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Naira Now World’s Worst Performing Currency – Bloomberg Report

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Naira Now World’s Worst Performing Currency – Bloomberg Report

 

The nation’s currency, the naira, has taken a downturn, emerging as the world’s worst performing currency in the past month, a recent Bloomberg report says.

 

The reversal came after naira’s recent gains, emerging as the world’s worst-performing currency after a wonderful performance last month.

 

The report, which emerged on Friday, emphasised that the development has placed increased pressure on the Central Bank of Nigeria, CBN, to continue raising interest rates.

 

The local currency depreciated to 1,466.31 against the dollar, marking its weakest level since March 20.

 

According to the report, the decline is attributed to the local scarcity of the US currency, with only $84 million available on Thursday, half of the previous day’s supply.

 

Yemi Cardoso, CBN governor, had previously hailed the naira as the best-performing currency globally as of April 2024.

 

The naira faced challenges in March, plummeting to as low as N1,600/$1 on the official market and N1800/$1 on the parallel market.

 

However, the CBN governor attributed the achievement to a series of foreign exchange market reforms and positive sentiment from leading international investment institutions.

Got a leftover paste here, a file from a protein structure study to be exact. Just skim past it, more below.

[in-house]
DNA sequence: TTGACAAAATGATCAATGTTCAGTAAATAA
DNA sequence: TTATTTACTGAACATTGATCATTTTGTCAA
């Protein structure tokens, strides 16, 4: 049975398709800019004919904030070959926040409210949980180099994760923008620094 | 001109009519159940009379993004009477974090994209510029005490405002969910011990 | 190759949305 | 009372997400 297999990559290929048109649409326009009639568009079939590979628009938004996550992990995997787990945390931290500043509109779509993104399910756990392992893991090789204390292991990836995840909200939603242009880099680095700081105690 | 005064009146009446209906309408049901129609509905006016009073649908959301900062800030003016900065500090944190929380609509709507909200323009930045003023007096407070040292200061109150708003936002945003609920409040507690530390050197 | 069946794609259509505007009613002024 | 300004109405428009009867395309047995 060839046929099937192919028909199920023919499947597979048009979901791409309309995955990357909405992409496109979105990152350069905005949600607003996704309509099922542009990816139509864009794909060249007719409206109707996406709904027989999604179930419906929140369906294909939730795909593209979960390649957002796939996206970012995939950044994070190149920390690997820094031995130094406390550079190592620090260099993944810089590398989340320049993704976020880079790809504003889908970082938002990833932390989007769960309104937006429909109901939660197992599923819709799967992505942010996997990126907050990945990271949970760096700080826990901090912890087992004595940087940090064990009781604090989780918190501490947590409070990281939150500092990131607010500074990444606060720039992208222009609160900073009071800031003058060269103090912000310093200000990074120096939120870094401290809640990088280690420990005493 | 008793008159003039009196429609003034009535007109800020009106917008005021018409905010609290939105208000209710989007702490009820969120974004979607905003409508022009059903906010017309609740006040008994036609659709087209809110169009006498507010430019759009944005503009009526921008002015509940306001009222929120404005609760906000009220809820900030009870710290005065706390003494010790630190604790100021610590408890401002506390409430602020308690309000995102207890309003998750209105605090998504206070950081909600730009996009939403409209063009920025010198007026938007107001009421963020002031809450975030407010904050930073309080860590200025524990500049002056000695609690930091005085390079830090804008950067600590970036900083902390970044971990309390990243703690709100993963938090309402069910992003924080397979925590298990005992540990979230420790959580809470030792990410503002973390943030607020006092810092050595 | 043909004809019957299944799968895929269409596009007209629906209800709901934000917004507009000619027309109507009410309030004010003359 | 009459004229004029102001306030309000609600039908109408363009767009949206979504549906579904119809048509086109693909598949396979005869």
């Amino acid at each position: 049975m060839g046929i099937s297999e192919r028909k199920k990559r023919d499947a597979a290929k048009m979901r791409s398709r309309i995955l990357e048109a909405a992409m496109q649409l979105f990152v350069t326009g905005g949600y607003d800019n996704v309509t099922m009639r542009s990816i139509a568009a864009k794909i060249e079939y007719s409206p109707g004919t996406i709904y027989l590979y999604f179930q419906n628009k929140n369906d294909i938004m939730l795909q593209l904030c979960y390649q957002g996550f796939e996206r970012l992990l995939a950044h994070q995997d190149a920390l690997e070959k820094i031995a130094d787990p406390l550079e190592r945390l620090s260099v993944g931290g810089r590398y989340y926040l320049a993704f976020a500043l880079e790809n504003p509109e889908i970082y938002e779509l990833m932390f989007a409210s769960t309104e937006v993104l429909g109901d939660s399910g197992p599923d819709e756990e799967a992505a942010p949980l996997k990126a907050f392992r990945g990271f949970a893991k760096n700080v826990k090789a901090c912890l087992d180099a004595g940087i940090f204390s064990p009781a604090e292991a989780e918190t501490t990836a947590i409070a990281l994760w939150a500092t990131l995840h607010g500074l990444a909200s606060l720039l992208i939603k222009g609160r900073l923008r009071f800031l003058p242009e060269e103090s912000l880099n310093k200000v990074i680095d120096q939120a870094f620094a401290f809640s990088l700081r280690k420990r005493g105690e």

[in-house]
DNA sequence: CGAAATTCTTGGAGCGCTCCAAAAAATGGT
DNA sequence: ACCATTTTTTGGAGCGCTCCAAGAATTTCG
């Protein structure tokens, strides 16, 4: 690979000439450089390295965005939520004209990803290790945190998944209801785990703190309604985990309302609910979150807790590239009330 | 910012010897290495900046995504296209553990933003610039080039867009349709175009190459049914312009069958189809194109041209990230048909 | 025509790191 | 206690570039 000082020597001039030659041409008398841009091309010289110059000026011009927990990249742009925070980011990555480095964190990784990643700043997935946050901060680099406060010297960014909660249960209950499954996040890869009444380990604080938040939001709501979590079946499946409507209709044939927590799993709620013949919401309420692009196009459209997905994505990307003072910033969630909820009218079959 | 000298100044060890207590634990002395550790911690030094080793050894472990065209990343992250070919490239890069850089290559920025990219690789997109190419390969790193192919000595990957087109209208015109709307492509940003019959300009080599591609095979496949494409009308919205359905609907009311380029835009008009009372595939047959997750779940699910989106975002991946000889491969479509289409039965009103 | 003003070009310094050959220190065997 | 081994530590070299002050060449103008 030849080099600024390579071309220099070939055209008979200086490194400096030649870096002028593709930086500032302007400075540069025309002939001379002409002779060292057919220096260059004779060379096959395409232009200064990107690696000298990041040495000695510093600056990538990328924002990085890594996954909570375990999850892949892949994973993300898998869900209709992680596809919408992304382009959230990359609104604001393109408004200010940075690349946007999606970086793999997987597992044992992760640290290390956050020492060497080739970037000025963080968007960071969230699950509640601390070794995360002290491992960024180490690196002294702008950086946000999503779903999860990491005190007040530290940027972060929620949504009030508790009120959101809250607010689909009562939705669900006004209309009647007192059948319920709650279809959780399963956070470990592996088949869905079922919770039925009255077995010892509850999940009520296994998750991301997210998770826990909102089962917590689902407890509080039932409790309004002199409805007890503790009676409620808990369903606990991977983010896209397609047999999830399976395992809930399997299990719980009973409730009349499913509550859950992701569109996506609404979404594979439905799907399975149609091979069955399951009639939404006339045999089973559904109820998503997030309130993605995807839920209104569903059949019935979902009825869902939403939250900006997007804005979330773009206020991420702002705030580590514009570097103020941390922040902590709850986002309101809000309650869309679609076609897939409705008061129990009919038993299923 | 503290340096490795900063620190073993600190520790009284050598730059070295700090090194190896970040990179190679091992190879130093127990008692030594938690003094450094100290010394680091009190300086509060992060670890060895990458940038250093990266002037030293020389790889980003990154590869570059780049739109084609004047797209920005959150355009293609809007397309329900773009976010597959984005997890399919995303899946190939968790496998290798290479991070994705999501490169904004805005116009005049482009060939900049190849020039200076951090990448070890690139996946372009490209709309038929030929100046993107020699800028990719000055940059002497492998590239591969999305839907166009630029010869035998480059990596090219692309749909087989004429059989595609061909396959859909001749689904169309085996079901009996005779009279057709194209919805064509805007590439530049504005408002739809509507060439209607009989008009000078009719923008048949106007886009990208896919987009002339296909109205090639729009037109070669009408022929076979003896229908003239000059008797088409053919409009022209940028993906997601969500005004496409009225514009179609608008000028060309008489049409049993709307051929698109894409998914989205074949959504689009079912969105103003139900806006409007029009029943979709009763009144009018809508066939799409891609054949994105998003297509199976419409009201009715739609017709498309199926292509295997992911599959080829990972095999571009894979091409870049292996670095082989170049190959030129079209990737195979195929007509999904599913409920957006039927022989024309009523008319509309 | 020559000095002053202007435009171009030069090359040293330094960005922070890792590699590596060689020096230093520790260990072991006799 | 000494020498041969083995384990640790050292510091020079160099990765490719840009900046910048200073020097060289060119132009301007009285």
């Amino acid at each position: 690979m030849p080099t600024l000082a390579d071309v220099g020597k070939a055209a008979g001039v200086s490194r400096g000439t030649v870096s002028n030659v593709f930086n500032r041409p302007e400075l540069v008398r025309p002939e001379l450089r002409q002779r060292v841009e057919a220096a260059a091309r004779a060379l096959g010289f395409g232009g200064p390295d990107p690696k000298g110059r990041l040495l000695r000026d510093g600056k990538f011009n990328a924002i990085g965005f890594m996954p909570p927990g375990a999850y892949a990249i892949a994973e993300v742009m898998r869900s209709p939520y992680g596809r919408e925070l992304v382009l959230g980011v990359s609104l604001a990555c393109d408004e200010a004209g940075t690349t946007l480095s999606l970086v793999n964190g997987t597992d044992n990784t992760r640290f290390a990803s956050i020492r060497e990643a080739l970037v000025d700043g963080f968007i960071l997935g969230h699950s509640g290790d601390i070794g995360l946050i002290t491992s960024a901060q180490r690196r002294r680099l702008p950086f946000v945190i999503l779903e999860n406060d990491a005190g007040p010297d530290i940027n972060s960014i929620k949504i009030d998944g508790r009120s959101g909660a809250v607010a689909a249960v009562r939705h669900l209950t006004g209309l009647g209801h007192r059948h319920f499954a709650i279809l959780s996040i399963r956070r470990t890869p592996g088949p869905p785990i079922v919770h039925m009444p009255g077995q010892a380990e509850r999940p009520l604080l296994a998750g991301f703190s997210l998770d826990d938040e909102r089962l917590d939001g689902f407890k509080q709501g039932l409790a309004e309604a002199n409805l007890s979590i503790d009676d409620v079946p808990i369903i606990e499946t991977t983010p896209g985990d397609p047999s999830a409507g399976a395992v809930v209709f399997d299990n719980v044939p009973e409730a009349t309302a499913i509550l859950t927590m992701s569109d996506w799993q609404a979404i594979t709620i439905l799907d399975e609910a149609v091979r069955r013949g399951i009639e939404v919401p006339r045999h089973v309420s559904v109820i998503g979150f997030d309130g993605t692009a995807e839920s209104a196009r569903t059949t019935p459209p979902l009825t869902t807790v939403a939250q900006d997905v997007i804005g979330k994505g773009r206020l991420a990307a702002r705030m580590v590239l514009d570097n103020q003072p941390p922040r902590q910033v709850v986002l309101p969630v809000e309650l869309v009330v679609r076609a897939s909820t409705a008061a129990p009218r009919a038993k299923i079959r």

The Chief Economist for Africa and the Middle East at Standard Chartered, Razia Khan, spoke with Bloomberg, estimating that $1.3 billion in naira futures will mature at the end of this month, potentially dampening market sentiment.

 

“The belief is that this will create more demand for dollars.

 

“When the currency appreciated very fast, there had been a bout of profit-taking by offshore investors, and this meant that the dollar-naira exchange rate backed up again.

 

“This is completely in line with the functioning market,” she said.

 

The report further pointed out that the decline in the naira’s performance is expected to intensify pressure on the CBN to implement another rate hike after its upcoming policy meeting on May 21.

 

The report noted that the Central Bank increased rates by a total of 600 basis points in February and March, saying this aided the naira in rebounding from its low of 1,627 naira on March 8 to 1,072 in mid-April, as investors sought out higher-yielding local assets.

 

The weakness of the naira was also seen in the unofficial market, where it depreciated by 0.9% to N1,468 against the dollar on Friday.

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